Ki, Chang and Khang (2006)
|Ki, Chang and Khang (2006)|
|Title:||Exploring Influential Factors on Music Piracy Across Countries|
|Author(s):||Ki, E.-J., Chang, B.-H., Khang, H.|
|Citation:||Ki, E. J., Chang, B. H., & Khang, H. (2006). Exploring influential factors on music piracy across countries. Journal of Communication, 56(2), 406-426.|
|Link(s):||Definitive , Open Access|
|Key Related Studies:|
|About the Data|
|Data Description:||The data pertaining to music piracy rates across countries used in this study were provided by the IFPI. A total of 58 countries were included for final analysis. For each of the countries, 4-year (1999–2002) data were collected.|
|Data Type:||Secondary data|
|Secondary Data Sources:|
|Data Collection Methods:|
|Data Analysis Methods:|
|Cross Country Study?:||Yes|
|Government or policy study?:||No|
|Time Period(s) of Collection:||
This study explored various determinant variables influencing music piracy rates across countries. Seven variables, including income level, income inequality, individualism– collectivism, level of education, intellectual property protection, music CD price, and music market size, were adopted for this study. This study found that income level, income inequality, and market size directly impact music piracy, whereas income level, level of education, music CD price, and market size influenced music piracy through intellectual property protection.
Main Results of the Study
- The results show that GDP per capita, income inequality, intellectual property protection, and music market size play a significant role in predicting music piracy rates across countries.- Music market size is significantly associated with music piracy rates, suggesting that countries with bigger music markets have lower music piracy rates than those with smaller markets.This study supports previous findings from software piracy studies that found that countries with larger domestic software industries had a lower incidence of piracy (Gopal& Sanders,1998).- Countries with higher education levels are relatively less strict on intellectual property protection. This may imply that people with higher education may have greater moral and ethical standards against music piracy.- In the current study, unlike earlier research that suggested that individualism–collectivism was an influential factor onmusic piracy rates, such effect on music piracy was not supported.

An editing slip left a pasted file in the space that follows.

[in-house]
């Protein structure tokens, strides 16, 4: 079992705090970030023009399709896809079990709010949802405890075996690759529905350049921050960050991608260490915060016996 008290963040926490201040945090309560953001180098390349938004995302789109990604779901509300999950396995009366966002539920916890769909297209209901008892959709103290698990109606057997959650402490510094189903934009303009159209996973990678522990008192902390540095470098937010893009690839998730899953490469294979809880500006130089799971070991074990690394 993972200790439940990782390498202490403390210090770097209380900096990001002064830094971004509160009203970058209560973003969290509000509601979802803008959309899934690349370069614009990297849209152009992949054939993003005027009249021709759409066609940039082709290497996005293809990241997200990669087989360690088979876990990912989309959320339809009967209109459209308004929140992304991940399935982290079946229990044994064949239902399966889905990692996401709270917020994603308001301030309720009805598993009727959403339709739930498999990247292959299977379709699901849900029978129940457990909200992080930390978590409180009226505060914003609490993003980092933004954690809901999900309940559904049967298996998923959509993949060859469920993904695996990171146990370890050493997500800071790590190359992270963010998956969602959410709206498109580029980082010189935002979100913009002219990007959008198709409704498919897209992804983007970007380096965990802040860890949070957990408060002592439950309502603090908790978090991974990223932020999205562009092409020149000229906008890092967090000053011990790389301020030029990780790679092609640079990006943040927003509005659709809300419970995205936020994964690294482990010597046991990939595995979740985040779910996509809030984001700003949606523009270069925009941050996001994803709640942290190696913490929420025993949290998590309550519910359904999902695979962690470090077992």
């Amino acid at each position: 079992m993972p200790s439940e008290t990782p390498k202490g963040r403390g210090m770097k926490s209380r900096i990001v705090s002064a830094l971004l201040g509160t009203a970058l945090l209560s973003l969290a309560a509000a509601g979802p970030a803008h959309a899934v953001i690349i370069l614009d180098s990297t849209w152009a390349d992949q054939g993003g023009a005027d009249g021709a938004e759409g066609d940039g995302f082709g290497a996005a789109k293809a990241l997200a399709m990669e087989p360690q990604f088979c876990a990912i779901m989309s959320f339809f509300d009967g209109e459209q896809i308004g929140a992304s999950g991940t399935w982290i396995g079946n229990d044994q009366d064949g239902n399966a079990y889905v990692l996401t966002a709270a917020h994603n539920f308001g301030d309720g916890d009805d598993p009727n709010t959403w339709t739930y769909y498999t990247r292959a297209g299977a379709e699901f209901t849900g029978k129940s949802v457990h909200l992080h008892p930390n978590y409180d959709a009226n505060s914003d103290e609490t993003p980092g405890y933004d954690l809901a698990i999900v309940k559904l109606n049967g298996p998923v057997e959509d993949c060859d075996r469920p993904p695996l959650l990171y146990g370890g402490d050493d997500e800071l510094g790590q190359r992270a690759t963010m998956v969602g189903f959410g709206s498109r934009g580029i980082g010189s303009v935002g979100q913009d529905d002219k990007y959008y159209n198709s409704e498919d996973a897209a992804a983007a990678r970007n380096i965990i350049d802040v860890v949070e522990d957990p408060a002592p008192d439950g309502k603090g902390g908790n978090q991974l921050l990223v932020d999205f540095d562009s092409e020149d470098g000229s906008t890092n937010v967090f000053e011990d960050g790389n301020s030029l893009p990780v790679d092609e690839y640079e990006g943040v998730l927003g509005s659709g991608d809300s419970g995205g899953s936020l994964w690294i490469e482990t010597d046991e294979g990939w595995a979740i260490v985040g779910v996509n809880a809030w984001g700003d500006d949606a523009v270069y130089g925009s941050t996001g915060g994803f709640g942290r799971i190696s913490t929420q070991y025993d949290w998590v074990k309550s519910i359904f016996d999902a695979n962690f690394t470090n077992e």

Policy Implications as Stated By Author
In considering the impact of music market size on music piracy, the music industry should use a more proactive marketing strategy. Music companies can promote the advantages of buying an original music CD by investing more money in the music market. This may be employed as an initial strategy to encourage the market to maturate in a country where levels of music piracy are relatively high.To reduce illegal copying, buying, and selling of music Cds in the long term, an expansion of the music market can be more effective than lawsuits against consumers or developing technology to prevent unauthorized duplication.
Coverage of Study
|Level of aggregation:||Country|
|Period of material under study:||1999-2002|